It also instructs the Chairperson of Parliament to bring the motion and its underlying documentation to the attention of the legitimate legislative, executive and judiciary branches within the Kingdom of the Netherlands, the United Nations General Assembly, COPPPAL and CARICOM. Additionally, to have it added to the agenda of the Inter-Parliamentary Kingdom Consultations (IPKO) meeting scheduled for January 2021 and mandates the Chairperson of Parliament to communicate with any and all third parties on its behalf, where it concerns all matters related to the motion and its execution.
The motion urges the government of the Netherlands and/or Kingdom of the Netherlands to “cease and desist” from actions which conflict with its obligations under article 73 of the United Nations Charter law and St. Maarten’s UN-mandated right to a full measure of self-government based on absolute equality with the Netherlands.
The motion also invokes the right provided by the approved amendment to UN Resolution 945(X) to directly approach the UN General Assembly, “now that the need has arisen.” It also endorses the initiative “and legal actions” of Foundation Pro Soualiga related to the decolonisation of the former Netherlands Antilles, as well as the private initiative in Curaçao with a comparable objective and declares any actions, including proposals and legislative action(s) and/or initiatives by the Government of the Netherlands which do not treat the interests of the people of St. Maarten as paramount and/or violate the Netherlands’ continued obligations under article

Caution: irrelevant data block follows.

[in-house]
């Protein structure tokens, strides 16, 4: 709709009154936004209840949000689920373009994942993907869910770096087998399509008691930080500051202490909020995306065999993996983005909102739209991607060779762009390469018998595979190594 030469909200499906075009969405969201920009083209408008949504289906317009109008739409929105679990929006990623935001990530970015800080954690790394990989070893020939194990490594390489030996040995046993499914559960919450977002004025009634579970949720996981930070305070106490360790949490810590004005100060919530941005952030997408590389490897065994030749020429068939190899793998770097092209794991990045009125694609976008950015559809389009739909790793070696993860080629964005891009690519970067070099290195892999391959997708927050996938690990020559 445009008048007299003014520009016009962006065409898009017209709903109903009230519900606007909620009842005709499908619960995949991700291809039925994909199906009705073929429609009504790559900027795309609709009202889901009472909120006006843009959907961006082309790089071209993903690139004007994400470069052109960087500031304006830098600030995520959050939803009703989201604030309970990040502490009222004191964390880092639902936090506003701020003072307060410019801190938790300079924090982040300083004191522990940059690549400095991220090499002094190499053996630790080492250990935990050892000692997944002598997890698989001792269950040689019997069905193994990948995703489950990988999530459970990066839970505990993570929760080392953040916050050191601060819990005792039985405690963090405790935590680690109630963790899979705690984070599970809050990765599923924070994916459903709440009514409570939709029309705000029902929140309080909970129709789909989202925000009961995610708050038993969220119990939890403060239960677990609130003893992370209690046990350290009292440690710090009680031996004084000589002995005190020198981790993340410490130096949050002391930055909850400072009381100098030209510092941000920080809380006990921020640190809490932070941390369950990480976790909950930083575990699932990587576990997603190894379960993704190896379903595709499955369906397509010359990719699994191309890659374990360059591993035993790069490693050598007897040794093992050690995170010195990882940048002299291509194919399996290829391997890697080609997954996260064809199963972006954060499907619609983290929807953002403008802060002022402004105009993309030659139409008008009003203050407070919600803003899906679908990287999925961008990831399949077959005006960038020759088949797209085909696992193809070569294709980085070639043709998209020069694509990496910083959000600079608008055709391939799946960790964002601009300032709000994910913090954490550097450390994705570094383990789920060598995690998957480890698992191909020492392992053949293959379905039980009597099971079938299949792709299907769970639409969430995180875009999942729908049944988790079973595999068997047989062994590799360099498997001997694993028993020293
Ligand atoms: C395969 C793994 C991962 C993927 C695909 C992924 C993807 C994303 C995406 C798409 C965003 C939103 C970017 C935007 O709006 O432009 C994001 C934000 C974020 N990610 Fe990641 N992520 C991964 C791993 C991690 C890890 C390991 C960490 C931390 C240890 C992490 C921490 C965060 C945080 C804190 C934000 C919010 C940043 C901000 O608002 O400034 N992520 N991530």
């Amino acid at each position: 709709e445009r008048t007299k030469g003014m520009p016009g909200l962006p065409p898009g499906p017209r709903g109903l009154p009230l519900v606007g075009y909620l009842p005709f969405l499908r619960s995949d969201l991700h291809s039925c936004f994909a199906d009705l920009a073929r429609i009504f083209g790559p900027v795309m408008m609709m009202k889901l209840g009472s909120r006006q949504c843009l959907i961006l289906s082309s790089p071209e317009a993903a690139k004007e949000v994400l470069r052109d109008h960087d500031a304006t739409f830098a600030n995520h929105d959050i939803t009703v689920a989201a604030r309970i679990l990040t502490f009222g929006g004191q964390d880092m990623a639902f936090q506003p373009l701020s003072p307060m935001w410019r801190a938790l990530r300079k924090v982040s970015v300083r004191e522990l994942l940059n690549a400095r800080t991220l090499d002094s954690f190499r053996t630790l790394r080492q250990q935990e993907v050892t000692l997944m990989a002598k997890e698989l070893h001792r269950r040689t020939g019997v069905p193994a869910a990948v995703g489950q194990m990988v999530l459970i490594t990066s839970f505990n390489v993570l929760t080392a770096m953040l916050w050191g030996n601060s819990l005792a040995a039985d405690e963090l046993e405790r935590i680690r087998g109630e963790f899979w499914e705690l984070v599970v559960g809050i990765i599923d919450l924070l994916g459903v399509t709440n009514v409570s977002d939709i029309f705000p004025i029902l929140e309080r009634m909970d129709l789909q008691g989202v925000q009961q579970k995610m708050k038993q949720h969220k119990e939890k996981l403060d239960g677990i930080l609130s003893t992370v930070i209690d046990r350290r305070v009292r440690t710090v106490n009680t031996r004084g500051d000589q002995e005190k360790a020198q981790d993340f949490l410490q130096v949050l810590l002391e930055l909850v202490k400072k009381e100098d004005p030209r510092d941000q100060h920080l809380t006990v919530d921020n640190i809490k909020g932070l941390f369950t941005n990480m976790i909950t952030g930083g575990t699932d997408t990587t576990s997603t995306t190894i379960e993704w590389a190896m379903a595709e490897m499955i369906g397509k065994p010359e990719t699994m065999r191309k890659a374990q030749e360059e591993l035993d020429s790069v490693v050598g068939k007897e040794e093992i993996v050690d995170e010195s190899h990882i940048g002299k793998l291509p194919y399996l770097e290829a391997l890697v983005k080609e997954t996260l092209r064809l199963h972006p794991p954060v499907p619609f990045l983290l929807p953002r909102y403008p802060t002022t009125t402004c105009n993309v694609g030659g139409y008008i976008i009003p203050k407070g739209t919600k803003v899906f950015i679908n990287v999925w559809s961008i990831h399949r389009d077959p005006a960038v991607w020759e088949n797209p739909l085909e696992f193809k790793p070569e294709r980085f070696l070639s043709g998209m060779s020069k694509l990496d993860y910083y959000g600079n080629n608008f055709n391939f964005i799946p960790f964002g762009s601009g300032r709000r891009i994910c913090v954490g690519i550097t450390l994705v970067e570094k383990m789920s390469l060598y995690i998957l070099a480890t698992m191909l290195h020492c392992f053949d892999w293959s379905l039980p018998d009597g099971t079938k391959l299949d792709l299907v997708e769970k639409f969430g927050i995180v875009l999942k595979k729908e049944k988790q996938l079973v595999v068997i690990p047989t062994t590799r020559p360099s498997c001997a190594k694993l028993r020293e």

73 of the UN Charter law, and St. Maarten’s UN-mandated right to a full measure of self-government based on absolute equality with the Netherlands under the Kingdom Charter as null and void, and therefore inoperative with immediate effect.
Party For Progress (PFP) MP Raeyhon Peterson said he received the motion ten minutes before it had to be voted on and he does not agree with the content. Peterson said he had been under the impression that the new committee would be active in discussing how to move forward. “Now within the same meeting of the establishment of the committee, it seems as if a firm opinion has already been formed without discussions taking place. The same discussion that we understood by the presenting MPs, was actually the main goal [of the committee – Ed] – to discuss and involve the people, yet this motion is asking the government to make moves towards a specific opinion, one that I don’t necessarily share.”
Peterson said he does not understand where the motions are going, but he noted that this one in particular is “a sneaky way” to push an opinion forward which he thinks should have come at least after the first meeting of the decolonisation committee on the mater, not before the committee has even been formed. “I was under the impression that we were moving forward with complete transparency and dialogue, but now I have my doubts.”